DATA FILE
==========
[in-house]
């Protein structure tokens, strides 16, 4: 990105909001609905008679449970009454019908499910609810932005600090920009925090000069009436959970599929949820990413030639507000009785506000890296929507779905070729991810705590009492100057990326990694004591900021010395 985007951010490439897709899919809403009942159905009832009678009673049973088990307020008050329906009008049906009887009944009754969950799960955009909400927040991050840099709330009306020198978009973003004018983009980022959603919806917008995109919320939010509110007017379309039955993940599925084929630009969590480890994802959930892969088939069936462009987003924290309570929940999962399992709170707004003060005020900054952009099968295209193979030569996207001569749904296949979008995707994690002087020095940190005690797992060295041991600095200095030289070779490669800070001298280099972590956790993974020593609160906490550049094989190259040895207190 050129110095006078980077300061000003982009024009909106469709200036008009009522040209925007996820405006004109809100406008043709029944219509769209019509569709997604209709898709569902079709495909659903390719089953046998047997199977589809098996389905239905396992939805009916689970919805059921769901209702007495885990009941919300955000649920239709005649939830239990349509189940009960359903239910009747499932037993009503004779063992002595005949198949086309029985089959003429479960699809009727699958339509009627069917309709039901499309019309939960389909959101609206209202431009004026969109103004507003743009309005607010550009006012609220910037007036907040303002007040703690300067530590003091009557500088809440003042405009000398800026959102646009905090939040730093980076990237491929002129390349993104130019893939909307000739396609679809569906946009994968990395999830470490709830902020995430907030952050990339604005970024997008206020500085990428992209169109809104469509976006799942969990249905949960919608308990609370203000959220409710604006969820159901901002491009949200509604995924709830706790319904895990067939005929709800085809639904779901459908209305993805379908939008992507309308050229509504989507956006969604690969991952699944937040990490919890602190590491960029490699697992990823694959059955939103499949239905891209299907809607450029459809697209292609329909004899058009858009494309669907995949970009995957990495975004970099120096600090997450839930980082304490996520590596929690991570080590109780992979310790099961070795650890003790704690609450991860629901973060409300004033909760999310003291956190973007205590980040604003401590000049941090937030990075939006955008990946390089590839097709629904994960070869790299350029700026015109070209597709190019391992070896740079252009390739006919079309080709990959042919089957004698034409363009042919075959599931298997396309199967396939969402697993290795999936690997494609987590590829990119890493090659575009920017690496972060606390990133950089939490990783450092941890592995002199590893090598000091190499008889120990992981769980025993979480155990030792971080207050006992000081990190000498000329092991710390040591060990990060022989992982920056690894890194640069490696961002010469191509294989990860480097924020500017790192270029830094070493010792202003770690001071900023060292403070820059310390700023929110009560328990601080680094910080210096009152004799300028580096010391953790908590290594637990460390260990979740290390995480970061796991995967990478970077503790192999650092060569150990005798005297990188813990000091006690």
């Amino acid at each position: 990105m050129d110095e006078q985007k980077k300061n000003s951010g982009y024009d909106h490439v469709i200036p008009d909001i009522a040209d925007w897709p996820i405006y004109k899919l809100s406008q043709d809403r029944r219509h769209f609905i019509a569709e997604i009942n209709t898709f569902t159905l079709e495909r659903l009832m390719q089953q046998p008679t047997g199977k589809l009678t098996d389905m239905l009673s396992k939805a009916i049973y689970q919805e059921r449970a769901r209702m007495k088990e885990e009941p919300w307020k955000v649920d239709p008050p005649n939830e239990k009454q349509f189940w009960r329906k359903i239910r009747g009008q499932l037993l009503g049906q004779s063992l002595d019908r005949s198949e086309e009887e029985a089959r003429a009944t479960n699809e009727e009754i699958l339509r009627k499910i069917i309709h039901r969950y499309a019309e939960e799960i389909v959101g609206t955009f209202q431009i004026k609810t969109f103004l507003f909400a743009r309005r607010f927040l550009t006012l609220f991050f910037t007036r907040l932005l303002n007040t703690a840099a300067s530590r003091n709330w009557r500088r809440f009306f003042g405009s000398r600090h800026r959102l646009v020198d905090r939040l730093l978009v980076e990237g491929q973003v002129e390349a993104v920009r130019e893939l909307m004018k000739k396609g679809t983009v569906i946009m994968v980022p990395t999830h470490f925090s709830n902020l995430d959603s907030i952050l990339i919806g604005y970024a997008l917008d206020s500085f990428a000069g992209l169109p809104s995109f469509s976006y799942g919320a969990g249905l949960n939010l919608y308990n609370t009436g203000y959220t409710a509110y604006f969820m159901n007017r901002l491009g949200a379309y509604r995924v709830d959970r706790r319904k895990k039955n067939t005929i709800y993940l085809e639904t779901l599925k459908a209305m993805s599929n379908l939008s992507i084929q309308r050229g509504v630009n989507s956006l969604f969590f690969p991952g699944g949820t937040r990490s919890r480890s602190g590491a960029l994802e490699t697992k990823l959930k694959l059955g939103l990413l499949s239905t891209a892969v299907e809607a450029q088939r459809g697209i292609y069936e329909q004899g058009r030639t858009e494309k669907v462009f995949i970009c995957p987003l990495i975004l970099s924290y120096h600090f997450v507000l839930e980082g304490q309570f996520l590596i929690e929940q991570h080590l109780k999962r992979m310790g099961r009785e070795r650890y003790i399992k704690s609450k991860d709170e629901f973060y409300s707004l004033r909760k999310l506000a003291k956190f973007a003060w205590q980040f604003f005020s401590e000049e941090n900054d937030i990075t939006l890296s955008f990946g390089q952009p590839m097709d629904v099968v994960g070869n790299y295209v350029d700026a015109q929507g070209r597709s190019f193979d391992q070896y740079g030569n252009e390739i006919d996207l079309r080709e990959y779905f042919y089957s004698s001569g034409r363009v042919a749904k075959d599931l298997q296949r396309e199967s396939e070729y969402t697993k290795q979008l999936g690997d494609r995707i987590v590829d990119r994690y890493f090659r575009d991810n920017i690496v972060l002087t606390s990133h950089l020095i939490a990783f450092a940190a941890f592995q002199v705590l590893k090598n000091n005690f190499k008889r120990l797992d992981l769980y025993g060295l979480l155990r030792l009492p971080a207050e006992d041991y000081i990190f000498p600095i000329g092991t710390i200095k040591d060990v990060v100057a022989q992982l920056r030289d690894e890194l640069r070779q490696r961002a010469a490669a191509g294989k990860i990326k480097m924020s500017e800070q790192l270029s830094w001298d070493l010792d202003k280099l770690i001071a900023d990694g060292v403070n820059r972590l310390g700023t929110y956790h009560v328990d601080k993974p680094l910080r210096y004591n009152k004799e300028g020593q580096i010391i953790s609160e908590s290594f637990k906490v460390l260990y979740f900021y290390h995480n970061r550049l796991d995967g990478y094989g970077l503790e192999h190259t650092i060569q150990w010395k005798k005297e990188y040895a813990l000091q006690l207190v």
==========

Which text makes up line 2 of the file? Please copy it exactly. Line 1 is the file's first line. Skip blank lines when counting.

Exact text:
């Protein structure tokens, strides 16, 4: 990105909001609905008679449970009454019908499910609810932005600090920009925090000069009436959970599929949820990413030639507000009785506000890296929507779905070729991810705590009492100057990326990694004591900021010395 985007951010490439897709899919809403009942159905009832009678009673049973088990307020008050329906009008049906009887009944009754969950799960955009909400927040991050840099709330009306020198978009973003004018983009980022959603919806917008995109919320939010509110007017379309039955993940599925084929630009969590480890994802959930892969088939069936462009987003924290309570929940999962399992709170707004003060005020900054952009099968295209193979030569996207001569749904296949979008995707994690002087020095940190005690797992060295041991600095200095030289070779490669800070001298280099972590956790993974020593609160906490550049094989190259040895207190 050129110095006078980077300061000003982009024009909106469709200036008009009522040209925007996820405006004109809100406008043709029944219509769209019509569709997604209709898709569902079709495909659903390719089953046998047997199977589809098996389905239905396992939805009916689970919805059921769901209702007495885990009941919300955000649920239709005649939830239990349509189940009960359903239910009747499932037993009503004779063992002595005949198949086309029985089959003429479960699809009727699958339509009627069917309709039901499309019309939960389909959101609206209202431009004026969109103004507003743009309005607010550009006012609220910037007036907040303002007040703690300067530590003091009557500088809440003042405009000398800026959102646009905090939040730093980076990237491929002129390349993104130019893939909307000739396609679809569906946009994968990395999830470490709830902020995430907030952050990339604005970024997008206020500085990428992209169109809104469509976006799942969990249905949960919608308990609370203000959220409710604006969820159901901002491009949200509604995924709830706790319904895990067939005929709800085809639904779901459908209305993805379908939008992507309308050229509504989507956006969604690969991952699944937040990490919890602190590491960029490699697992990823694959059955939103499949239905891209299907809607450029459809697209292609329909004899058009858009494309669907995949970009995957990495975004970099120096600090997450839930980082304490996520590596929690991570080590109780992979310790099961070795650890003790704690609450991860629901973060409300004033909760999310003291956190973007205590980040604003401590000049941090937030990075939006955008990946390089590839097709629904994960070869790299350029700026015109070209597709190019391992070896740079252009390739006919079309080709990959042919089957004698034409363009042919075959599931298997396309199967396939969402697993290795999936690997494609987590590829990119890493090659575009920017690496972060606390990133950089939490990783450092941890592995002199590893090598000091190499008889120990992981769980025993979480155990030792971080207050006992000081990190000498000329092991710390040591060990990060022989992982920056690894890194640069490696961002010469191509294989990860480097924020500017790192270029830094070493010792202003770690001071900023060292403070820059310390700023929110009560328990601080680094910080210096009152004799300028580096010391953790908590290594637990460390260990979740290390995480970061796991995967990478970077503790192999650092060569150990005798005297990188813990000091006690």